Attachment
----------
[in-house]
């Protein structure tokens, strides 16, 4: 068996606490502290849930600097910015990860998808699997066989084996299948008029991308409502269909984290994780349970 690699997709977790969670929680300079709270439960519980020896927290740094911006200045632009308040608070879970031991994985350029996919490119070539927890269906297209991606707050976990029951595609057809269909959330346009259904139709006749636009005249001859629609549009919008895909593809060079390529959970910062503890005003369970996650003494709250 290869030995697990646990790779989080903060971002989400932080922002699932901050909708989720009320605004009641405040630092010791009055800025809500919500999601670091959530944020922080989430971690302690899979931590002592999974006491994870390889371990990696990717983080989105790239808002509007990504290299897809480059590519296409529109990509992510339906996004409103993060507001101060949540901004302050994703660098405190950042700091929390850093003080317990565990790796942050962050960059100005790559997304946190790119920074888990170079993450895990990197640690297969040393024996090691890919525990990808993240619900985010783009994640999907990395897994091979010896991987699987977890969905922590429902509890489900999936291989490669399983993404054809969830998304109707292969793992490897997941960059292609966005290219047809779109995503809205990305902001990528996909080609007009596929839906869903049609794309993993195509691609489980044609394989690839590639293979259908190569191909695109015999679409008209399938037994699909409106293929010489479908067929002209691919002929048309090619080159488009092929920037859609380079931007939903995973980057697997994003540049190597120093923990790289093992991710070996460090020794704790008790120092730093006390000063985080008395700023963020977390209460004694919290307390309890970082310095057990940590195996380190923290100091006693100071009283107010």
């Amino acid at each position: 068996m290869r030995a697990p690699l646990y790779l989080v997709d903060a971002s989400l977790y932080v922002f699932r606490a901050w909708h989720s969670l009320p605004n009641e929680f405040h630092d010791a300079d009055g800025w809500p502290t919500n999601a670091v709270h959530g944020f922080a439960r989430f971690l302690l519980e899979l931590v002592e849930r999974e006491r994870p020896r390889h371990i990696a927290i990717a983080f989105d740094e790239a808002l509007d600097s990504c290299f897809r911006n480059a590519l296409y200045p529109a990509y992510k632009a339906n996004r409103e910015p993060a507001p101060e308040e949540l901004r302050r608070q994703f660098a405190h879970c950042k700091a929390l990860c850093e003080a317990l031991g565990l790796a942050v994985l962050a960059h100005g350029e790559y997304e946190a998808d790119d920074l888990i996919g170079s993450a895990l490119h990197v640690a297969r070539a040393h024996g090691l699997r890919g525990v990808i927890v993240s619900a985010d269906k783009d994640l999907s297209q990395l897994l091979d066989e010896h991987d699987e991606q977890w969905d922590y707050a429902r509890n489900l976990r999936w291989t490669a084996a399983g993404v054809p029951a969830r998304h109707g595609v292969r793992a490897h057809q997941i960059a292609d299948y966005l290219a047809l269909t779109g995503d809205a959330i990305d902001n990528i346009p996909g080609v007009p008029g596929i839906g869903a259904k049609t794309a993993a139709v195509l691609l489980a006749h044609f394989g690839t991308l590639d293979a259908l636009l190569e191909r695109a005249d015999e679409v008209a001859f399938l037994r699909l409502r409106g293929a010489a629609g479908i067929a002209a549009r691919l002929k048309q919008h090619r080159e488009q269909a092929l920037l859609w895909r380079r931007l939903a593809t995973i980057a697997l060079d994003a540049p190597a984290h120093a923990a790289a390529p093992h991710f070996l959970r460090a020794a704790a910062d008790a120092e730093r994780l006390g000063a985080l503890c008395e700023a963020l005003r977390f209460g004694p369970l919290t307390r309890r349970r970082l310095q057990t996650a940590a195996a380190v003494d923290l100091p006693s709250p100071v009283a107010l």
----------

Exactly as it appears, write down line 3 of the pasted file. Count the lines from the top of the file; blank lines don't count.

């Amino acid at each position: 068996m290869r030995a697990p690699l646990y790779l989080v997709d903060a971002s989400l977790y932080v922002f699932r606490a901050w909708h989720s969670l009320p605004n009641e929680f405040h630092d010791a300079d009055g800025w809500p502290t919500n999601a670091v709270h959530g944020f922080a439960r989430f971690l302690l519980e899979l931590v002592e849930r999974e006491r994870p020896r390889h371990i990696a927290i990717a983080f989105d740094e790239a808002l509007d600097s990504c290299f897809r911006n480059a590519l296409y200045p529109a990509y992510k632009a339906n996004r409103e910015p993060a507001p101060e308040e949540l901004r302050r608070q994703f660098a405190h879970c950042k700091a929390l990860c850093e003080a317990l031991g565990l790796a942050v994985l962050a960059h100005g350029e790559y997304e946190a998808d790119d920074l888990i996919g170079s993450a895990l490119h990197v640690a297969r070539a040393h024996g090691l699997r890919g525990v990808i927890v993240s619900a985010d269906k783009d994640l999907s297209q990395l897994l091979d066989e010896h991987d699987e991606q977890w969905d922590y707050a429902r509890n489900l976990r999936w291989t490669a084996a399983g993404v054809p029951a969830r998304h109707g595609v292969r793992a490897h057809q997941i960059a292609d299948y966005l290219a047809l269909t779109g995503d809205a959330i990305d902001n990528i346009p996909g080609v007009p008029g596929i839906g869903a259904k049609t794309a993993a139709v195509l691609l489980a006749h044609f394989g690839t991308l590639d293979a259908l636009l190569e191909r695109a005249d015999e679409v008209a001859f399938l037994r699909l409502r409106g293929a010489a629609g479908i067929a002209a549009r691919l002929k048309q919008h090619r080159e488009q269909a092929l920037l859609w895909r380079r931007l939903a593809t995973i980057a697997l060079d994003a540049p190597a984290h120093a923990a790289a390529p093992h991710f070996l959970r460090a020794a704790a910062d008790a120092e730093r994780l006390g000063a985080l503890c008395e700023a963020l005003r977390f209460g004694p369970l919290t307390r309890r349970r970082l310095q057990t996650a940590a195996a380190v003494d923290l100091p006693s709250p100071v009283a107010l």